Derek Lowe: "So, you're developing a drug candidate. You've settled on what looks like a good compound - it has the activity you want in your mouse model of the disease, it's not too hard to make, and it's not toxic. Everything looks fine. Except. . .one slight problem. Although the compound has good blood levels in the mouse and in the dog, in rats it's terrible. For some reason, it just doesn't get up there. Probably some foul metabolic pathway peculiar to rats (whose innards are adapted, after all, for dealing with every kind of garbage that comes along). So, is this a problem?.."
by Derek Lowe in In the Pipeline

Really BAD customer experience at Albertsons Market

Bob Jacobson, on shopping at his local Albertsons supermarket where he had "one of the worst customer experiences" of his life: "Say what you will about the Safeway chain or the Birkenstock billionaires who charge through the roof for Whole Foods' organic fare, they know how to create shopping environments that create a more pleasurable experience, at its best (as at Whole Foods) quite enjoyable. Even the warehouses like Costco and its smaller counterpart, Smart & Final, do just fine: they have no pretentions, but neither do they dump virtual garbage on the consumer merely to create another trivial revenue stream, all for the sake of promotions in the marketing department..."
by Strange Attractor in Total Experience

The Guardian's "Comment is Free"

Kevin Anderson: "First off, I want to say that I really admire the ambition of the Guardian Unlimited’s Comment is Free. It is one of the boldest statements made by any media company that participation needs to be central to a radical revamp of traditional content strategies... It is, therfore, not hugely surprising to find that Comment is Free is having a few teething troubles..."
by Kevin Anderson in strange
In the Pipeline: Don't miss Derek Lowe's excellent commentary on drug discovery and the pharma industry in general at In the Pipeline

The Loom

« A Rough Grunt Dictionary | Main | Monkey Business »

October 27, 2005

Hobbit As Monkey?

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Posted by Carl Zimmer

Hobbit Cover NW&T nov 2005.jpgWell, here's an idea I haven't heard of before...

Last year scientists found the bones of what they recognized as a new species of hominid that lived as recently as 12,000 years ago. They named it Homo floresiensis, and its three foot stature earned it the nickname the Hobbit. All of the reconstructions I've seen until now have shown the Hobbit standing upright--which you might expect of a hominid that descended from upright ancestors (perhaps Homo erectus or even the more primitive Australopithecus).

But in the November issue of the Dutch science magazine Natuurwetenschap & Techniek, paleontologist and Hobbit team-member Gert van den Bergh offers a new vision: the Hobbit on all fours.

Van den Bergh makes his case based on the long, strangely shaped arm bones of Homo floresiensis, which were recently described in the journal Nature. “The humerus of Homo sapiens (modern man) and Homo erectus (our ancestor) has a significant twist in the connection to the shoulder," van den Bergh said in a statement issued from the magazine. "In the Hobbit, however, the humerus is connected to the shoulder without twist. You don’t see this in the even more ancient Australopithecus, nor in erectus or sapiens, nor in apes, but you do see it in gibbons and macaques! As a consequence, the Hobbit’s shoulder is less mobile. Probably she could freely move her arms forward and backward, but had difficulty moving them sideways, like we can.”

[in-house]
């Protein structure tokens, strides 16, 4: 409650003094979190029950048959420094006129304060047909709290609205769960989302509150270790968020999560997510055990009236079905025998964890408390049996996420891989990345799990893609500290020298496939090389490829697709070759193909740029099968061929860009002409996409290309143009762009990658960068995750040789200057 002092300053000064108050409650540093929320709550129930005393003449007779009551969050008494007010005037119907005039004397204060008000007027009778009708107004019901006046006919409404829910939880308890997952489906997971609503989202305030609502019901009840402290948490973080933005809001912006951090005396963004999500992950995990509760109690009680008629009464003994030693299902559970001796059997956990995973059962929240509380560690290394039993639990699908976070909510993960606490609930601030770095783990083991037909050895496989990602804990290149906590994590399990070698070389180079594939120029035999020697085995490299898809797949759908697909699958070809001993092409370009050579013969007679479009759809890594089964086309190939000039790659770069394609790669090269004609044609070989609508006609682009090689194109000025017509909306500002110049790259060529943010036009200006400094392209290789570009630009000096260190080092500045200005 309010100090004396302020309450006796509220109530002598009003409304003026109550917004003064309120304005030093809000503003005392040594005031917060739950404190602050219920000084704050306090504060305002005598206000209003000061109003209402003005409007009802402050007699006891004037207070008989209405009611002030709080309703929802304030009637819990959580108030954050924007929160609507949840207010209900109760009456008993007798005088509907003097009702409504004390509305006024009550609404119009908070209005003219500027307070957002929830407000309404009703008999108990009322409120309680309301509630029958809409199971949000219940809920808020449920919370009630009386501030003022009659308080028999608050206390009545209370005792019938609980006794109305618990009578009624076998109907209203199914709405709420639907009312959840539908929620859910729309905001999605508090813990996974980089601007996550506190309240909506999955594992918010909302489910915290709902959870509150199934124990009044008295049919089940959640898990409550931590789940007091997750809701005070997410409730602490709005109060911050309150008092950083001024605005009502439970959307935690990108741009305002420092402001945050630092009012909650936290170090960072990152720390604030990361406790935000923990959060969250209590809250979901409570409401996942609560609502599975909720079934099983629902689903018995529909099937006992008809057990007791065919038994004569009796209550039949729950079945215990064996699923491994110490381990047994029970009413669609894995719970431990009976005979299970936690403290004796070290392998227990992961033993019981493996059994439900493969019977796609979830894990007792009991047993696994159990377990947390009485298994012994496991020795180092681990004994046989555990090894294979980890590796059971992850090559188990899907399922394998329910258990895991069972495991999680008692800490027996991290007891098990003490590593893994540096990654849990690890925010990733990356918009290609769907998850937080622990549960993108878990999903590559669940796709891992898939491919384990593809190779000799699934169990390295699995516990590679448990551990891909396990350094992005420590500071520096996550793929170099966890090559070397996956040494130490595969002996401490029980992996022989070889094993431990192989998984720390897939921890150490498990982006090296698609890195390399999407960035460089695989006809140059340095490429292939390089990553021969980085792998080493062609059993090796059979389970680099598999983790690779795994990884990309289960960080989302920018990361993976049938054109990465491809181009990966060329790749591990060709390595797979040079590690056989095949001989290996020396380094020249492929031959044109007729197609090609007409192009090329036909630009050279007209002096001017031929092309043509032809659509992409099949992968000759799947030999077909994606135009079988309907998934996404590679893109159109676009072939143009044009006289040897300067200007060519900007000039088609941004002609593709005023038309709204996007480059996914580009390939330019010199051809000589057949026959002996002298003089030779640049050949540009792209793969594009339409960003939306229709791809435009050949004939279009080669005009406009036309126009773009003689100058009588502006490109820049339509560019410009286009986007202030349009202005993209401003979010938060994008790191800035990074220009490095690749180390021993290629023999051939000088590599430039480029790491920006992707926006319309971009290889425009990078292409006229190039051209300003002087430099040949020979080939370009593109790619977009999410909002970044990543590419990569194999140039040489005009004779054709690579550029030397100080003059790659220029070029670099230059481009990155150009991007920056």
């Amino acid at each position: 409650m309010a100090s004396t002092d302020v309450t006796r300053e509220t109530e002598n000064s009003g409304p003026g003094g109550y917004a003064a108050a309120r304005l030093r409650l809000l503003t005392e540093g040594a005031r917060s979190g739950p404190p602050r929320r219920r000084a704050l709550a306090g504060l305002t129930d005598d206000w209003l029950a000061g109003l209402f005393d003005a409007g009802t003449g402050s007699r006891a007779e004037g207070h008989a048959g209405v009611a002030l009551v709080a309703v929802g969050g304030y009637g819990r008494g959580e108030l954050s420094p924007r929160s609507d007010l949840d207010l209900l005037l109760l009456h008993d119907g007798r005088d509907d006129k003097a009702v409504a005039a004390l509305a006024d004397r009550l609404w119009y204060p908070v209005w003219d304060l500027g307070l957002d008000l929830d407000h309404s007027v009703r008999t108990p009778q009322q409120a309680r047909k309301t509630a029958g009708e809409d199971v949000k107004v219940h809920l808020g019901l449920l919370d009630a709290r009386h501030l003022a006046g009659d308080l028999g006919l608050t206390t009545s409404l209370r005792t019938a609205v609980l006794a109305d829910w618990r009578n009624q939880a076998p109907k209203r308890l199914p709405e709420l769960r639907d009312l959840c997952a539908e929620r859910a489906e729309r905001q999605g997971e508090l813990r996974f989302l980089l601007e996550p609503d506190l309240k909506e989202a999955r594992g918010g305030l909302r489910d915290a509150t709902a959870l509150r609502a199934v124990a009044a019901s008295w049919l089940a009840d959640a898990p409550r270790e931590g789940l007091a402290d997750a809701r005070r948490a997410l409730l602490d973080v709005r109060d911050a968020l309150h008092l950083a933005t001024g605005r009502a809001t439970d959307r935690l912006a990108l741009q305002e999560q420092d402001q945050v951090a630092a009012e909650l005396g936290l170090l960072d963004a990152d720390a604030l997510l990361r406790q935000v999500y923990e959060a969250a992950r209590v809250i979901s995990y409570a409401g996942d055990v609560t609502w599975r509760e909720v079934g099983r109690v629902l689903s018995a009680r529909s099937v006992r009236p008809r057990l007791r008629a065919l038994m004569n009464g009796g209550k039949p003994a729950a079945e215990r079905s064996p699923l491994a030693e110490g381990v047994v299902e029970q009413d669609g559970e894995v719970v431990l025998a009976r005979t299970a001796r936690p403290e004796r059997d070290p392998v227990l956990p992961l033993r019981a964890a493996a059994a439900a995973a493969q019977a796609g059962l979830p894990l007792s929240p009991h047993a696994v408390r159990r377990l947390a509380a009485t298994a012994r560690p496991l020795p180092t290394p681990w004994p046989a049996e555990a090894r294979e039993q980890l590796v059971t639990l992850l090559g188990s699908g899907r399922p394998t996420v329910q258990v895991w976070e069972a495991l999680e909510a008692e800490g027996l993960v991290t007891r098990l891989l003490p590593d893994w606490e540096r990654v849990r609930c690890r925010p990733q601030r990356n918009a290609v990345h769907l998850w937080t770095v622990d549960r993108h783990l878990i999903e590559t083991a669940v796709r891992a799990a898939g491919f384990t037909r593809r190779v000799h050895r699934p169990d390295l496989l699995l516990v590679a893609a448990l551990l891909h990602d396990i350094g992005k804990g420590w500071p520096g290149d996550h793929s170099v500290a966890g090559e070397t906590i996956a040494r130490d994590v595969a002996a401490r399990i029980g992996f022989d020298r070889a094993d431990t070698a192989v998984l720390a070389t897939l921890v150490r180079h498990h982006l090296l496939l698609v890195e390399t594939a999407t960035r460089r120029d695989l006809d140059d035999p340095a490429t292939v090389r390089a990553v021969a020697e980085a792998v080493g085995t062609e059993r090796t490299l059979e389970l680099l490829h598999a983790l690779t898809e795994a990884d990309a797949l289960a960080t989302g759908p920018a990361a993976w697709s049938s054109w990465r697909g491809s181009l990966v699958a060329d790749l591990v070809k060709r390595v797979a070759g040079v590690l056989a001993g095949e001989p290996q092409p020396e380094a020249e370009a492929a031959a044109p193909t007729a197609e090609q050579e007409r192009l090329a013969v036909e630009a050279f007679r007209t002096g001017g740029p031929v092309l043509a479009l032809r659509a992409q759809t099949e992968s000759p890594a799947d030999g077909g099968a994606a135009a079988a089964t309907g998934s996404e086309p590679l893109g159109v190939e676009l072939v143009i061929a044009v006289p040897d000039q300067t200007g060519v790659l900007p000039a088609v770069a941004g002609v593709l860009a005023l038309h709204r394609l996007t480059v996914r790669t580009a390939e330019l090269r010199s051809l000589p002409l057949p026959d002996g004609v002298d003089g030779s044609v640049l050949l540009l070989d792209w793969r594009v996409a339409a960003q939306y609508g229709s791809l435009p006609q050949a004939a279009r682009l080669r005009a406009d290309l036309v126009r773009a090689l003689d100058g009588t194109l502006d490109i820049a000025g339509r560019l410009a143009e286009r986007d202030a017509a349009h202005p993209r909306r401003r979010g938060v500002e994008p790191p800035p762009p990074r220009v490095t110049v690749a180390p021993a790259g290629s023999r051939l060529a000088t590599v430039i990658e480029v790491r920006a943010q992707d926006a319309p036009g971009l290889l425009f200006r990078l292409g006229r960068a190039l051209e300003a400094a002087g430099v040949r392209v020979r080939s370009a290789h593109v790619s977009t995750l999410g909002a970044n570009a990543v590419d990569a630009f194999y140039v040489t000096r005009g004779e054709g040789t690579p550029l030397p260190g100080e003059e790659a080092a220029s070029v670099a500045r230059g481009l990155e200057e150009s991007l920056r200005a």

Van den Bergh speculates the Homo floresiensis might have adapted to climbing steep mountain slopes as well as trees, like macaques do. “This could be an adaptation to the inhospitable and rugged island of Flores, where the largest coastal plain is just fifteen kilometers wide. The larger part of the island consists of very steep mountain sides.”

The article is all in Dutch, but I received an image of the reconstruction with a lot of captions in English. I've posted it here.

Normally I'd let such a reconstruction pass by, since I'm not a big fan of science-by-popular-magazine. But given Dr. van den Bergh's experience, I thought I'd post it--at least to get people's imaginations going. I wonder if other signatures of quadrupedalism can be found on the fossils. The hole at the bottom of the skull where the spinal cord exits, known as the foramen magnum, is one clue. I'm going to see if I can find out what other members of the Hobbit team think. If I get a response, I'll post it here.

UPDATE 10/27 5 PM: Well, Peter Brown, the anthropologist on the hobbit team, is not impressed. In an email reply, he wrote:

Absolute nonsense!

Completely inconsistent with the anatomy of the LB1 skeleton, which is consistent with that of an obligate biped. Simply no way the limbs could have functioned like this. Anatomy of the cranial base, pelvis, legs, feet, hands... all those of an obligate biped.

UPDATE 10/27 6:40 PM Another guffaw from Dan Lieberman, a Harvard anthropologist who has been a careful observer of H. floresiensis research: